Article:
DEI Discussions: Pathways to Leadership
|Date:||Thursday, October 22|
|Time:||6-7:30 p.m. ET|
The third installment in our DEI Discussion series will focus on pathways to leadership. We'll discuss how to create pathways, how to facilitate them through mentorship, and the ways volunteers can support structures and groups that keep those pathways open into the future.
In the United States, minoritized populations are underrepresented in positions of leadership in many facets of society. The physical therapy profession notes this as an area of opportunity as well. Hadiya Green Guerrero, PT, DPT, APTA senior practice specialist, and guests Talina Corvus, PT, DPT, PhD, Yusra Iftikhar, PT, DPT, Kim Nixon-Cave, PT, PhD, Bernadette Williams-York, PT, DSc, and LD Woods, PT, DPT, PhD, will discuss how they’ve blazed their own pathways to positions of leadership within the physical therapy profession, at work, in the community, in professional governance, and in board participation — and how they recommend opening doors to leadership for others.
The final 30 minutes of the discussion will be reserved for a Q&A session with the audience.
A link to the Facebook event page will be posted here when it becomes available.
Talina Corvus, PT, DPT, PhD, is a board-certified geriatric clinical specialist and chair of APTA Oregon's Cultural and Minority Affairs Committee. She works as an assistant professor, contributing to education and leadership, interprofessional education, and Doctor of Physical Therapy programs at Pacific University. Outside of academia, Corvus stays involved in county public health, small scale farming, and as many opportunities to enjoy art and music as possible.
Yusra Iftikhar, PT, DPT, is a recent graduate of the Duke University Doctor of Physical Therapy program and is a writer, blogger, and fierce mental health advocate. She is the current director of communications for the APTA Student Assembly and writes for her own blog, The DPT Diaries. Iftikhar’s writing has been featured on sites such as Covalent Careers, the National Eating Disorders Association, Recovery Warriors, and The Mighty. Iftikhar is pursuing a career in outpatient orthopedic physical therapy and hopes that through her online communications and passion for diversity, equity, and inclusion efforts, she will be able to provide honest insight to life as a new grad while navigating the beautiful struggle that is mental wellness and social justice for all.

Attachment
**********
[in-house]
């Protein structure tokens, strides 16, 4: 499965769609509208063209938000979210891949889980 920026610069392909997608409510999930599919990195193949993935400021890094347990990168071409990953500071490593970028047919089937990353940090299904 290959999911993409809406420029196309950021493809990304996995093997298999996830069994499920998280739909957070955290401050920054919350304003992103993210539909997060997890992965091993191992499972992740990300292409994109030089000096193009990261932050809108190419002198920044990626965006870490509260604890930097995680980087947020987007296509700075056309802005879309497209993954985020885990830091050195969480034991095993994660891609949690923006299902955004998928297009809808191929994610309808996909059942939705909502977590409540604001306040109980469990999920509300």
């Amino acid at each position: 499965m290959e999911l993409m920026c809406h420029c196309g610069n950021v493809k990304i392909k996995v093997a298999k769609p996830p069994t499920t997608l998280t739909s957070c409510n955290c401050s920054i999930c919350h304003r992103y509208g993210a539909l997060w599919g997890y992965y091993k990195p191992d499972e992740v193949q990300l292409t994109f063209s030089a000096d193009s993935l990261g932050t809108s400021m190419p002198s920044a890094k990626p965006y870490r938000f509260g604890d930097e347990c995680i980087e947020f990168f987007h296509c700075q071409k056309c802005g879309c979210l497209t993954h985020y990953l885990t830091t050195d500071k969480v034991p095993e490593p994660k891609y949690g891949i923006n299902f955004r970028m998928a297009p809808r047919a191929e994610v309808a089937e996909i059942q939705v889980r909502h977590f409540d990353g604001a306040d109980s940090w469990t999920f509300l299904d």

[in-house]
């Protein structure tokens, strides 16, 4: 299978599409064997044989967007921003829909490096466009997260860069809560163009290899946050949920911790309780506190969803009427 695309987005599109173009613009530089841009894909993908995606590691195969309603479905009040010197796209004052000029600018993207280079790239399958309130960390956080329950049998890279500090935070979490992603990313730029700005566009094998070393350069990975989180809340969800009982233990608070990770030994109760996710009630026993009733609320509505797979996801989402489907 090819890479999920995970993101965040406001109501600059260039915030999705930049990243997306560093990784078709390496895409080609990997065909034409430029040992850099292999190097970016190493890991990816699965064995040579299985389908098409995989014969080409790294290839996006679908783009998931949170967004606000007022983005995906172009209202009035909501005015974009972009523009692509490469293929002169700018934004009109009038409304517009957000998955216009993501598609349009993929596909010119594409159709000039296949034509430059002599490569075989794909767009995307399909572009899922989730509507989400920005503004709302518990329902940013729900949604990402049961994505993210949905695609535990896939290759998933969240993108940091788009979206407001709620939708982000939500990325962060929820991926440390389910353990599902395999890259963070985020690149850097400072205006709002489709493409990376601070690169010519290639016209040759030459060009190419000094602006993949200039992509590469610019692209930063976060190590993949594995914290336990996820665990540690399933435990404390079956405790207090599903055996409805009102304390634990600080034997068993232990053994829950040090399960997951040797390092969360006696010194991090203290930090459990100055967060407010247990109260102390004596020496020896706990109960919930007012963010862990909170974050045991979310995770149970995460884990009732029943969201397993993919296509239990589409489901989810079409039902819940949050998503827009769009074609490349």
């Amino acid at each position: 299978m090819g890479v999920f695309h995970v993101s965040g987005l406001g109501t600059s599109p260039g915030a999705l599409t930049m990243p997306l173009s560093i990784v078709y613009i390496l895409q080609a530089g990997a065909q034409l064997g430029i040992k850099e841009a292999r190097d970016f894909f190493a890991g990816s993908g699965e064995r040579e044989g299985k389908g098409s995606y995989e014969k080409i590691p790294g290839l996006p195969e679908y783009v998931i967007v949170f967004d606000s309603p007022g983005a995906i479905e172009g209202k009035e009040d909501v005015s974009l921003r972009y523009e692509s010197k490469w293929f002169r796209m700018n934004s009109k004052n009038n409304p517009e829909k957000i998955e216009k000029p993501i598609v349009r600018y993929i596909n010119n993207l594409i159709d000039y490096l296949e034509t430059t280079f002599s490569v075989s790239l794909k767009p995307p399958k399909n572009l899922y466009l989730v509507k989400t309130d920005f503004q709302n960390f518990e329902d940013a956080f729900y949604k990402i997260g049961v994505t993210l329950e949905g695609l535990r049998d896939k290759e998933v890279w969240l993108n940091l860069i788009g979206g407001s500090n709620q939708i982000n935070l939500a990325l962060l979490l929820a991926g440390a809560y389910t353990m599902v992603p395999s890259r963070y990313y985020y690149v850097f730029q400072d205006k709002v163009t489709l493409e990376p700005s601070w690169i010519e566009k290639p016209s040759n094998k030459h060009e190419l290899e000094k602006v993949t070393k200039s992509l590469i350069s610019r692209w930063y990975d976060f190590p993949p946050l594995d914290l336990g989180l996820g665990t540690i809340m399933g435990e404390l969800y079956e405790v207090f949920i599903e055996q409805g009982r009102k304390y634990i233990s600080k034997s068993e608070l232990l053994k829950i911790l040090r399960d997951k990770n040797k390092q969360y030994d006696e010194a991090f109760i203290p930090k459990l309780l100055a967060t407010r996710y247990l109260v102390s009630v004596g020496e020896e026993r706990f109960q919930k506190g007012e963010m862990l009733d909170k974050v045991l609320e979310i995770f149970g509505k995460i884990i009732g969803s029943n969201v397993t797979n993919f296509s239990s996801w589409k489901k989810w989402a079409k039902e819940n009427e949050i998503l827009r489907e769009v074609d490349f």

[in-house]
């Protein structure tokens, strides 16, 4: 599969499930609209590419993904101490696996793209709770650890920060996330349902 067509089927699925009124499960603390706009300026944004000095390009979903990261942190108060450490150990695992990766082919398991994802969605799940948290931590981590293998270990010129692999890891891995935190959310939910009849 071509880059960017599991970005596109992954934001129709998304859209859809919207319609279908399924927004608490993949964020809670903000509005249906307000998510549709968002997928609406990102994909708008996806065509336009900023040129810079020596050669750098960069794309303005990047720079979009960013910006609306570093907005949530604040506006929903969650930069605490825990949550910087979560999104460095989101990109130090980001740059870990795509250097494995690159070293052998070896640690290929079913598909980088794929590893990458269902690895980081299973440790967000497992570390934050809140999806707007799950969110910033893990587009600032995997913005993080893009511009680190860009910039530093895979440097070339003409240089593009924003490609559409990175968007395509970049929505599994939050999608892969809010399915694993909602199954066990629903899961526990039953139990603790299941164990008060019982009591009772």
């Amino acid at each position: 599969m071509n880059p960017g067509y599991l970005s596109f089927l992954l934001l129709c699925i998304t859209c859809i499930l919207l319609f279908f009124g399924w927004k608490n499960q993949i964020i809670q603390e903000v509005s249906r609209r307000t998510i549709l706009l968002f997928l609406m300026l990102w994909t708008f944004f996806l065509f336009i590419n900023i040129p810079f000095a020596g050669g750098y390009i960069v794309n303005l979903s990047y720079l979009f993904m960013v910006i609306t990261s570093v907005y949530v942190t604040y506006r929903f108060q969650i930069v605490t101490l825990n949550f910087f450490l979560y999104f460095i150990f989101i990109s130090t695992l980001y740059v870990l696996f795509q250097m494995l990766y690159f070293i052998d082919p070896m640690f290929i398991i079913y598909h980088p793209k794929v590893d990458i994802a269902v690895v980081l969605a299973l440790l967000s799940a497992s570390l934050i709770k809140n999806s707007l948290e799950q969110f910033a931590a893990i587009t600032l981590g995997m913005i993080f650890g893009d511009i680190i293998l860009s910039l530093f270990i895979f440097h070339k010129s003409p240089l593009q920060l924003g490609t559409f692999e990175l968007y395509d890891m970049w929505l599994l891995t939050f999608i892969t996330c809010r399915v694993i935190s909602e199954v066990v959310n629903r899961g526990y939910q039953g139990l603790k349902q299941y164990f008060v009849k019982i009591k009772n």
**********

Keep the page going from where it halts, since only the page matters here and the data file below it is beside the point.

Kim Nixon-Cave, PT, PhD, is a professor at Thomas Jefferson University, in the role of program director for the entry-level DPT program and executive director of the Center for Post-Professional and Continuing Education Programs. She has a PhD in education and is a board-certified pediatric clinical specialist practicing primarily in the neonatal intensive care unit. Nixon-Cave is a Catherine Worthingham Fellow of APTA and is actively involved in the association, serving as chair of the American Board of Physical Therapy Specialties and member of the American Board of Physical Therapy Residency and Fellowship Education with the responsibility of developing board certifications and postprofessional educational programs. Nixon-Cave focuses on clinician and faculty development and professional formation in the field of physical therapy. Her record of scholarship, publications, and presentations has focused on clinical decision-making, clinical reasoning, clinical practice guidelines, and professional formation, as well as cultural diversity, cultural competency, responsiveness, and humility from pedagogy and andragogy teaching perspectives.
Bernadette Williams-York, PT, DSc, has been an educator in health professional programs for nearly 20 years. She currently serves as associate professor and program director of the Doctor of Physical Therapy program at the University of Washington in Seattle, Washington. Williams-York has previously held faculty and administrative appointments at Alabama State University, Howard University, University of North Carolina at Chapel Hill, and Hampton University. She received her bachelor's degree from Tulane University, a Master of Science degree from the University of Alabama, Birmingham, and a Doctor of Science degree from Rocky Mountain University. Williams-York is a board certified geriatric clinical specialist and has been a licensed physical therapist for over 30 years. She also is a published author and has received federal funding for her research in health disparities, health care workforce diversity, health promotion, and aging.
LaDarius “LD” Woods, PT, DPT, PhD, is a graduate of Alabama State University's Doctor of Physical Therapy program and has a PhD from Auburn University. He currently serves as an assistant professor at Alabama State University teaching primarily neurological content, in addition to maintaining a clinical practice. Woods is a two-time recipient of APTA’s Minority Scholarship Award, first as a student and later as a faculty member.
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